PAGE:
Genesis is important because it sets the foundation for God's initial plan for life on earth. This foundation is first about God's character and work. The Brundtland commission did not start by asking where creation came from, how it was created or who owns it and so its recommendations cannot have sustainable impact. The bible starts by answering those questions. In the beginning God set the standard for sustainable living and development by creating the universe specifically as he did, for his and our enjoyment (Gen. 2:9a.) and for resourcing human life. When he finished his work of creation, he said that it was good and rested. God gave ''us everything we need for life and godliness.' (2Peter 1:3) and therefore his work in creation was complete and sufficient for humanity if only they would know him and his plans for them well. God gave (Gen. 1:29) man the earth as a gift to use and tend. It would provide for his work, food, and land to live on (Gen. 1:28-30). Man's ability to tend the earth sustainably would be based on his understanding of God, his plan in creation and his own stewardship role (Gen.2:16).
Psalms 24:1,50:9-12 These verses declare God's ownership and creation of all the earth and its contents including human beings. Psalms 19:1-4 shows that in every language known to man, God's creation attests to his craftsmanship and glory. The rest of the bible is the story of how man fared in his attempt to live a life of obedience and how God rescued and redeemed him. Job 38-41 depicts God's challenge of Job's knowledge of creation in a way that caused him to 'repent in dust and ashes' (Job 42:6). World leaders who seek to a craft a strategy for life in the future without God would do well to consider in Job's experience.
God created everything and explained the purpose it was to serve. For instance, God gave light to mark the days, nights and seasons and to provide light on earth (Gen. 1:3, 14-19). In the marking of time, sleep and rest (Gen. 2:3) were also ordained. To sustain our lives, we need to work diligently (Eccl. 11:6) to achieve sufficient fruitfulness but to do that we must rest a healthy number of hours. Rest and particularly sleep was created as part of healthy living. That is why sleep deprivation is used as a tool of torture. People who are unwell need lots of sleep and rest to recover. Over-working is unhealthy not only because it unduly taxes the body but because it is skewered understanding of God's design for living. Okoye (2006, 29) states that 'At the conclusion of God's act of creation, God equally blessed the seventh day, that is, endowed it with force and vitality for all creatures.' This shows that rest in itself is useful in productivity.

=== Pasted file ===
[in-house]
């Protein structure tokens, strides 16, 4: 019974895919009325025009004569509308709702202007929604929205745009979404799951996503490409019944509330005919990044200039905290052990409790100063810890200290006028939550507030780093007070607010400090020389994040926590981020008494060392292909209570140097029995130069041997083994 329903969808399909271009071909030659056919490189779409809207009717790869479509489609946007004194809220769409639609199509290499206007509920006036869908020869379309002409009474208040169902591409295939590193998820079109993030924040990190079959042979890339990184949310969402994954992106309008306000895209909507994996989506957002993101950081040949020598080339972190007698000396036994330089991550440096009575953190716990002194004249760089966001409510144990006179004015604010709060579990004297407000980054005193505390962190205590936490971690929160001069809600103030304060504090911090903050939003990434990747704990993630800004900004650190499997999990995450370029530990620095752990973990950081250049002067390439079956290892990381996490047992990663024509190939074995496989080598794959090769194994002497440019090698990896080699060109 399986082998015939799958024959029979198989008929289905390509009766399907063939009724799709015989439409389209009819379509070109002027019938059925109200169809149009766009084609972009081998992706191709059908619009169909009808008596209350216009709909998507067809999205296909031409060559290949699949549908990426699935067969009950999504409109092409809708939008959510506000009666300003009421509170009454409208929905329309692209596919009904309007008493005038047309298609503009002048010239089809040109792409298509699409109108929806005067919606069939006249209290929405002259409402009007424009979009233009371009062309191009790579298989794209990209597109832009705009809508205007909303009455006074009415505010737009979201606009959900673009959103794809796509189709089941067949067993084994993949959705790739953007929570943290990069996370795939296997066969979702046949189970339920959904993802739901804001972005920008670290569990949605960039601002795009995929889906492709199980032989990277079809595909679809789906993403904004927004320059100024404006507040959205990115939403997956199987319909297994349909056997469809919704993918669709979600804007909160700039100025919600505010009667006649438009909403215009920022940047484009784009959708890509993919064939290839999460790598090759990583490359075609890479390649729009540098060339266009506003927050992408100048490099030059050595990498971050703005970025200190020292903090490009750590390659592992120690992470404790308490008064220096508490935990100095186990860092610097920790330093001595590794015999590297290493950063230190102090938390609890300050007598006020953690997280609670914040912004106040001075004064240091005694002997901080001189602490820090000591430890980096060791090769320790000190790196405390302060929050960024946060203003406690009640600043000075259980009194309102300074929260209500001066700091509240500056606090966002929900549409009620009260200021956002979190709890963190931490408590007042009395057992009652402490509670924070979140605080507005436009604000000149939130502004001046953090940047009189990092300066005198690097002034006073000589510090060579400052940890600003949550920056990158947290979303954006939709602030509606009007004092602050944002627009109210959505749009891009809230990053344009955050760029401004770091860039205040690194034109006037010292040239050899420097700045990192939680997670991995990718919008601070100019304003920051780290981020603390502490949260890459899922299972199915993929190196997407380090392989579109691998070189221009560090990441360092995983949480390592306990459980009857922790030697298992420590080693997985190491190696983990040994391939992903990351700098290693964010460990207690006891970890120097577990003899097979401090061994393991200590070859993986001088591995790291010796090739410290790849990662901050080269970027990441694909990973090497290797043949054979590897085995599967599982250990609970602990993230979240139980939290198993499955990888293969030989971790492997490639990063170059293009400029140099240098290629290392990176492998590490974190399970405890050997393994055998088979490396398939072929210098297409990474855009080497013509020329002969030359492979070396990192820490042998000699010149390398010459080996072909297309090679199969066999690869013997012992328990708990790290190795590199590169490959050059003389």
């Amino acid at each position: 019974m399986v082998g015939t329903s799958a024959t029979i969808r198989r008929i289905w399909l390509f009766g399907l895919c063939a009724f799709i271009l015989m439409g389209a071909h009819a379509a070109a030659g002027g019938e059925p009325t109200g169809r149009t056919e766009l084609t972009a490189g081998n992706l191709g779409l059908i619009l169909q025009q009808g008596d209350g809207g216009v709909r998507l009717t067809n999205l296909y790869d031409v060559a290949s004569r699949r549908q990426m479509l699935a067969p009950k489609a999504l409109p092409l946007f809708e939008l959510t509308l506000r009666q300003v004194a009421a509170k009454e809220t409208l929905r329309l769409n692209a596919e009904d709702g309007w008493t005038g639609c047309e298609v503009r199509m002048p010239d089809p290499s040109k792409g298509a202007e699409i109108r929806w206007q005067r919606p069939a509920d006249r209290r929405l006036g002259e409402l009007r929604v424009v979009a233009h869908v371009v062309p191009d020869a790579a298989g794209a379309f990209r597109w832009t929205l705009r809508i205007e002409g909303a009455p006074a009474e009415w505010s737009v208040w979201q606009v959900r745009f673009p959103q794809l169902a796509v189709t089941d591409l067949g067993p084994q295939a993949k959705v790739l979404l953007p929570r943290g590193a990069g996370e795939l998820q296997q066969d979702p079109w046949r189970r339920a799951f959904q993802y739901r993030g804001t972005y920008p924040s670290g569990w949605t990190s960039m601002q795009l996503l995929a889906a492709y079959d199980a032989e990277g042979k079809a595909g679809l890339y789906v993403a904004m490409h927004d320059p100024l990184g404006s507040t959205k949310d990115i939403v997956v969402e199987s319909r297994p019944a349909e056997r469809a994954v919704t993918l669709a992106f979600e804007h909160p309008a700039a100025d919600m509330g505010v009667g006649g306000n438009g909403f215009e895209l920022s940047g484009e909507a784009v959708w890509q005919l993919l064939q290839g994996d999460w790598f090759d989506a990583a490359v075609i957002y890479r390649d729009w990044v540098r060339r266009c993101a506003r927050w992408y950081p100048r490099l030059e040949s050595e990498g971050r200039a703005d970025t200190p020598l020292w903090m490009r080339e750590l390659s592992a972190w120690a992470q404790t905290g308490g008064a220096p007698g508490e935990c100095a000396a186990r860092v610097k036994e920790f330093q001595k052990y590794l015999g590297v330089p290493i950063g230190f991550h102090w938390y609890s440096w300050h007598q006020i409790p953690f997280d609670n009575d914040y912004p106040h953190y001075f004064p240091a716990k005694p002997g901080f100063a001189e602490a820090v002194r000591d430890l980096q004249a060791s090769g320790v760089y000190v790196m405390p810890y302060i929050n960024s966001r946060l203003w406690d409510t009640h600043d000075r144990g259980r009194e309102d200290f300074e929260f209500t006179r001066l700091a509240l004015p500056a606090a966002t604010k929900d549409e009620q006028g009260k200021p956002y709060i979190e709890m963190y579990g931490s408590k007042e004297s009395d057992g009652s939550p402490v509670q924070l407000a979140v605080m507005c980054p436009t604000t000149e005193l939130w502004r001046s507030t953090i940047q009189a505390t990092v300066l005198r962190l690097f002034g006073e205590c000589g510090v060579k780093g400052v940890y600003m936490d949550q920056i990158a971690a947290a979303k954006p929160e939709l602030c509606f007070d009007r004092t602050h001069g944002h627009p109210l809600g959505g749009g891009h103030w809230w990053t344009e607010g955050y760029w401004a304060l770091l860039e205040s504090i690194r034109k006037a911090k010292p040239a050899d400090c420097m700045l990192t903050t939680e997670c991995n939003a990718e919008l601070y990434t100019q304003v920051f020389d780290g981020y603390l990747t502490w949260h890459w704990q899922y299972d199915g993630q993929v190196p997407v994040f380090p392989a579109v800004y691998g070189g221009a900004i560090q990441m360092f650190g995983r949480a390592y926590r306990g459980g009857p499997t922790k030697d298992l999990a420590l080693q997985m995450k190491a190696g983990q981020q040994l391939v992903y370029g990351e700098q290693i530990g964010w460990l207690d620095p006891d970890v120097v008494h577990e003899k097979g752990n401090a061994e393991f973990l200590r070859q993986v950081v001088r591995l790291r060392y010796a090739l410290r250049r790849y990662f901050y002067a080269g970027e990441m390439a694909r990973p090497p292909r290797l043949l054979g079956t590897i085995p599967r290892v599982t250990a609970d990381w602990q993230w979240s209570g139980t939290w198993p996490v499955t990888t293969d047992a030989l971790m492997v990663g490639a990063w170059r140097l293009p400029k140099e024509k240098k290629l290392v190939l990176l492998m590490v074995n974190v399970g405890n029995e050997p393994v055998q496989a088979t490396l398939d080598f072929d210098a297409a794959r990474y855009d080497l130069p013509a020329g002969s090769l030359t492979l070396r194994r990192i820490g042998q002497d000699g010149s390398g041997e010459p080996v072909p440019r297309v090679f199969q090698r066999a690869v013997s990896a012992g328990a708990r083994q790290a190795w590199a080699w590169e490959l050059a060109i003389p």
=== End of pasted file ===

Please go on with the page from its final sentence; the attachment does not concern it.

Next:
The order that God gave to the seasons allows for the planning of production, easily seen in agriculture where timing determines the quantity and quality of the harvest. There is an ordained time for everything (Eccl. 3:1-8). Studies on indigenous knowledge describe how farmers observe the behavior of nature to understand the seasons. According to a friend of mine in a conversation recently, farmers living in Kwale, in coastal Kenya know by the kind of plants that shoot from the ground, what quality of rainfall would follow. Water is so important to the sustenance of life that it used to portray life in all its abundance (Rev. 7:17; 21:6). Muscles cramp and convulse in pain when they are starved for water. Genesis 1:6, 7 states that God created and separated the waters above from the waters below. The ground would receive water from rain clouds and ground springs, wells, rivers, lakes and seas. Without water, food production would be near impossible. Abraham and Lot separated over quarrels concerning the use of water for their animals. Is the human use of water today sustainable? In 1995, Ismail Serageldinn gave a warning that "if the wars of this century were fought over oil, the wars of the next century will be fought over water' ( US News' 2014). What the world does not have in place is a water care-and- share plan effective enough to prevent this war from starting because it does not have God's design for the use of his resources.
God freely gave a large variety plants with seed in them (Gen.1:29) to keep plants reproducing generation after generation and supplying nutritious food for all creation. Seed provides for the existence of future generations of all species. That is why in Kenya farmers demonstrate on the streets when the seeds available for sale are insufficient, late for the rains or do not germinate.